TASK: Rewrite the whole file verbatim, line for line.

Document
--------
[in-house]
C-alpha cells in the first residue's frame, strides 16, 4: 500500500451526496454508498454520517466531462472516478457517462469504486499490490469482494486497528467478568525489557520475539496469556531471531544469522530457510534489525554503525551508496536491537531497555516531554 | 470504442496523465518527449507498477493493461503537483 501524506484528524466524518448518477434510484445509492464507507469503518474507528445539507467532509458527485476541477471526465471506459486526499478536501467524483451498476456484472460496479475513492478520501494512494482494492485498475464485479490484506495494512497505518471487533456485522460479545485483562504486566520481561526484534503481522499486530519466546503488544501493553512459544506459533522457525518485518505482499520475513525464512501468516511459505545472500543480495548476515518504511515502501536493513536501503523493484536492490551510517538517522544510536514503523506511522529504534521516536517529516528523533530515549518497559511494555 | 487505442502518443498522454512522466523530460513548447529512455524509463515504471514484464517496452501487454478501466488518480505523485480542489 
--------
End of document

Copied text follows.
[in-house]
C-alpha cells in the first residue's frame, strides 16, 4: 500500500451526496454508498454520517466531462472516478457517462469504486499490490469482494486497528467478568525489557520475539496469556531471531544469522530457510534489525554503525551508496536491537531497555516531554 | 470504442496523465518527449507498477493493461503537483 501524506484528524466524518448518477434510484445509492464507507469503518474507528445539507467532509458527485476541477471526465471506459486526499478536501467524483451498476456484472460496479475513492478520501494512494482494492485498475464485479490484506495494512497505518471487533456485522460479545485483562504486566520481561526484534503481522499486530519466546503488544501493553512459544506459533522457525518485518505482499520475513525464512501468516511459505545472500543480495548476515518504511515502501536493513536501503523493484536492490551510517538517522544510536514503523506511522529504534521516536517529516528523533530515549518497559511494555 | 487505442502518443498522454512522466523530460513548447529512455524509463515504471514484464517496452501487454478501466488518480505523485480542489 